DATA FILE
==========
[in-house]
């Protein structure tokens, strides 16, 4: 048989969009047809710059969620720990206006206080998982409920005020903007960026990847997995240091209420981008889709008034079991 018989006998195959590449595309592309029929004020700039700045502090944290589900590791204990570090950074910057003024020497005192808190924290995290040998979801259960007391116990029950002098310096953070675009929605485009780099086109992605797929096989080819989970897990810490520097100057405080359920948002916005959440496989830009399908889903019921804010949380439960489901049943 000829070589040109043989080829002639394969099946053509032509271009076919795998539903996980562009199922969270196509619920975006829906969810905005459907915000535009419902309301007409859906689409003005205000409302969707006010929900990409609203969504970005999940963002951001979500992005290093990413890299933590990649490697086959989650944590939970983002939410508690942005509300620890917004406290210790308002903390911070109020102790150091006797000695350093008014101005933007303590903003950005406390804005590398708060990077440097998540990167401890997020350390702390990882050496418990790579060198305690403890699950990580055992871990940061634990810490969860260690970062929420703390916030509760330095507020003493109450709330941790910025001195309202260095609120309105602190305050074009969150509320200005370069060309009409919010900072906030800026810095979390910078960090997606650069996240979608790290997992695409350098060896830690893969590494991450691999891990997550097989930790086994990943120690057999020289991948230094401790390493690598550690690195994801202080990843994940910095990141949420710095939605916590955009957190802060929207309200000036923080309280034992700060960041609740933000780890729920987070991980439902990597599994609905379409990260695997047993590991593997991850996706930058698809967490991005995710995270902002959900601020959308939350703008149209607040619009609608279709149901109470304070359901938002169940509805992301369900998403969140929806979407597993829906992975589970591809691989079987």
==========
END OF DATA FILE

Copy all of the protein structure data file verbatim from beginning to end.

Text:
[in-house]
């Protein structure tokens, strides 16, 4: 048989969009047809710059969620720990206006206080998982409920005020903007960026990847997995240091209420981008889709008034079991 018989006998195959590449595309592309029929004020700039700045502090944290589900590791204990570090950074910057003024020497005192808190924290995290040998979801259960007391116990029950002098310096953070675009929605485009780099086109992605797929096989080819989970897990810490520097100057405080359920948002916005959440496989830009399908889903019921804010949380439960489901049943 000829070589040109043989080829002639394969099946053509032509271009076919795998539903996980562009199922969270196509619920975006829906969810905005459907915000535009419902309301007409859906689409003005205000409302969707006010929900990409609203969504970005999940963002951001979500992005290093990413890299933590990649490697086959989650944590939970983002939410508690942005509300620890917004406290210790308002903390911070109020102790150091006797000695350093008014101005933007303590903003950005406390804005590398708060990077440097998540990167401890997020350390702390990882050496418990790579060198305690403890699950990580055992871990940061634990810490969860260690970062929420703390916030509760330095507020003493109450709330941790910025001195309202260095609120309105602190305050074009969150509320200005370069060309009409919010900072906030800026810095979390910078960090997606650069996240979608790290997992695409350098060896830690893969590494991450691999891990997550097989930790086994990943120690057999020289991948230094401790390493690598550690690195994801202080990843994940910095990141949420710095939605916590955009957190802060929207309200000036923080309280034992700060960041609740933000780890729920987070991980439902990597599994609905379409990260695997047993590991593997991850996706930058698809967490991005995710995270902002959900601020959308939350703008149209607040619009609608279709149901109470304070359901938002169940509805992301369900998403969140929806979407597993829906992975589970591809691989079987």